BMW plans to offer plug-in hybrid versions of all its main models, including the best-selling 3-Series sedan, as the world’s largest maker of luxury vehicles reacts to tighter emissions and fuel economy regulations.
BMW also took the wraps off a new plug-in hybrid system, the Power eDrive, which promises the sort of power one expects from a 6-litre V12 Rolls-Royce but combined with the carbon dioxide (CO2) emissions more associated with a Toyota Prius.
The move signalled the direction Europe’s leading carmakers are going in order to satisfy increasingly stringent regulations that are coming into force.
Carmakers are adding electric motors to improve fuel efficiency and make their vehicles viable in cities such as London, which has set up a low-emission zone to improve air quality. Plug-in hybrids have batteries that can be recharged from electrical outlets, and can drive emission-free for longer distances than conventional hybrids.
BMW unveiled a prototype of a plug-in hybrid 3-Series on Monday in France. The car combines a four-cylinder petrol engine with an electric motor, and can drive about 35km on battery power.
It also plans to roll out a plug-in hybrid version of its X5 sport-utility vehicle and other “core-brand” models. Electric versions from the Mini and Rolls-Royce brands are also “a possibility”, said Manfred Poschenrieder, a spokesman for the Munich-based company.
BMW created the i sub-brand for showcasing its clean-car technology and safeguarding its image as a maker of sporty vehicles. The first cars from the BMW i unit were the i3 battery-powered city car and the i8 plug-in hybrid super car.
By 2021, companies will have to meet a “fleet average” emission level of 95g of CO2/km. That’s an easy target to hit for a company like Smart, which only builds two highly efficient tiny city cars. But for brands like Volvo, VW and BMW, with potent luxury sedans, serious sportscars and heavy SUVs in their ranges, the challenges and costs are major, a point that was high on the agenda of this year’s International Conference on Advanced Automotive 48V Power Supply Systems held in Düsseldorf, Germany, in November.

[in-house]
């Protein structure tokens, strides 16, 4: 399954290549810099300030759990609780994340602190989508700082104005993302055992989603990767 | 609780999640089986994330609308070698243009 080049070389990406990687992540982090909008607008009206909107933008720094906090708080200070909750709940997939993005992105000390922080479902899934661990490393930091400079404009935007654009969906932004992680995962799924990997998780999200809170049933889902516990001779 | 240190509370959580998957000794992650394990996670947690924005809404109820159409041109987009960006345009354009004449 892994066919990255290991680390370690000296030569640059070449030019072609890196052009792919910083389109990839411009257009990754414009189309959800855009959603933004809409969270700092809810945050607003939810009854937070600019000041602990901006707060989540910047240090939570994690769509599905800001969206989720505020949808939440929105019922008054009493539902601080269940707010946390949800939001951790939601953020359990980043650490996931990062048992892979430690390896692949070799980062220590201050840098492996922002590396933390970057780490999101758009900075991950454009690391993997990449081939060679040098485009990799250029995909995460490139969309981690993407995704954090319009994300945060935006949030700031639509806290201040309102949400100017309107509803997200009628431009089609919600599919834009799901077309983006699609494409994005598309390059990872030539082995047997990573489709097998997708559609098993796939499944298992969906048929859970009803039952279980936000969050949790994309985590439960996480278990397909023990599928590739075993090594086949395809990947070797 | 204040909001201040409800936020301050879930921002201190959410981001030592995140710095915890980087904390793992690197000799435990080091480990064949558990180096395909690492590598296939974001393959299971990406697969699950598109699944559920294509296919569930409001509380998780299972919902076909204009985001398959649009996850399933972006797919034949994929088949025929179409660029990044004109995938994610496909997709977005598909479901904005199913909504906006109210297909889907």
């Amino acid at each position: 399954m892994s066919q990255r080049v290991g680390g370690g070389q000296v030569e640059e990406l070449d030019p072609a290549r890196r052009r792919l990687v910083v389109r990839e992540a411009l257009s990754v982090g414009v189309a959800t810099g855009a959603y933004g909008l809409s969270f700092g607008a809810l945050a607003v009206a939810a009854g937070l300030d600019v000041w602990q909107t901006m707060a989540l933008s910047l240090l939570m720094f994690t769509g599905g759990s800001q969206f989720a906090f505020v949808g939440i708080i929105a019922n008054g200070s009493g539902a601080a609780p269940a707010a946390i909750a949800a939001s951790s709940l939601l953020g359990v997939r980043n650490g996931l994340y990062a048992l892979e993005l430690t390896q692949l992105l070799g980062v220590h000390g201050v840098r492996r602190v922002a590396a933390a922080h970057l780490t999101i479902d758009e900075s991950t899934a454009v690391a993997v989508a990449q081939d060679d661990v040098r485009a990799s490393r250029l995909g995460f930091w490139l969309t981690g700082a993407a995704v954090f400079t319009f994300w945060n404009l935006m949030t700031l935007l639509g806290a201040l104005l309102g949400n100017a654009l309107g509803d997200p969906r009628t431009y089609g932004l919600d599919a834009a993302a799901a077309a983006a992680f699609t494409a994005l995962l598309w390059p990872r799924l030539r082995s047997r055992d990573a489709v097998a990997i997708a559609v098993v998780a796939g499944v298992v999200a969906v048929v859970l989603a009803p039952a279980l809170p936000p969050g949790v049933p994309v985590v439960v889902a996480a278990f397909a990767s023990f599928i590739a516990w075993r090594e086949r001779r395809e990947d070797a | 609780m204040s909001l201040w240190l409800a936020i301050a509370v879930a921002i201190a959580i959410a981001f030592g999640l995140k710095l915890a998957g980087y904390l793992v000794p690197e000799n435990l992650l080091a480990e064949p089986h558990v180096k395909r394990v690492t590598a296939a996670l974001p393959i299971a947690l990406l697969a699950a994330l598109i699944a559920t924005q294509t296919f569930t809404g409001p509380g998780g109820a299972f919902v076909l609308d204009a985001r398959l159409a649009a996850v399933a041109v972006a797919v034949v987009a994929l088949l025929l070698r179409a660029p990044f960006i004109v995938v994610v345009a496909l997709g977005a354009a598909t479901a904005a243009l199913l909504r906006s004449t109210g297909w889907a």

“Until we have a really significant breakthrough with battery chemistry or fuel-cell technology, the high-voltage approach to hybridisation and pure battery electric vehicles will remain too expensive for universal application across high-volume vehicle platforms,” said Paul Bloore, product validation manager for CPT, a multinational company that provides “clean technology” to car companies, at the event.
Instead, car companies will gravitate towards solutions that balance efficiency with expense, which means evolving existing engines, powertrains and hybrid technologies in the hopes of hitting emissions targets.
But even with that approach, the Power eDrive shows that the cars of the next decade will be able to meet strict targets, yet still be exhilarating to drive. The eDrive uses a 228bhp turbocharged four- cylinder engine and two electric motors which can deliver an incredible 670bhp when working together, more power than any car in BMW’s range (including the Rolls-Royce) can currently offer.
The engine’s main job is to generate power for the electric motors, but can also send power to the wheels for extra acceleration. The car can travel for 100km on electric power alone, and despite only having a 30-litre fuel tank, will cover 595km before it needs to be plugged in and the tank topped up.
The new drive train is expected to be offered on BMW’s premium SUVs and could soon be powering its smaller Rolls-Royce models, too. — Bloomberg/AFP
This article first appeared in The Edge Financial Daily, on December 4, 2014.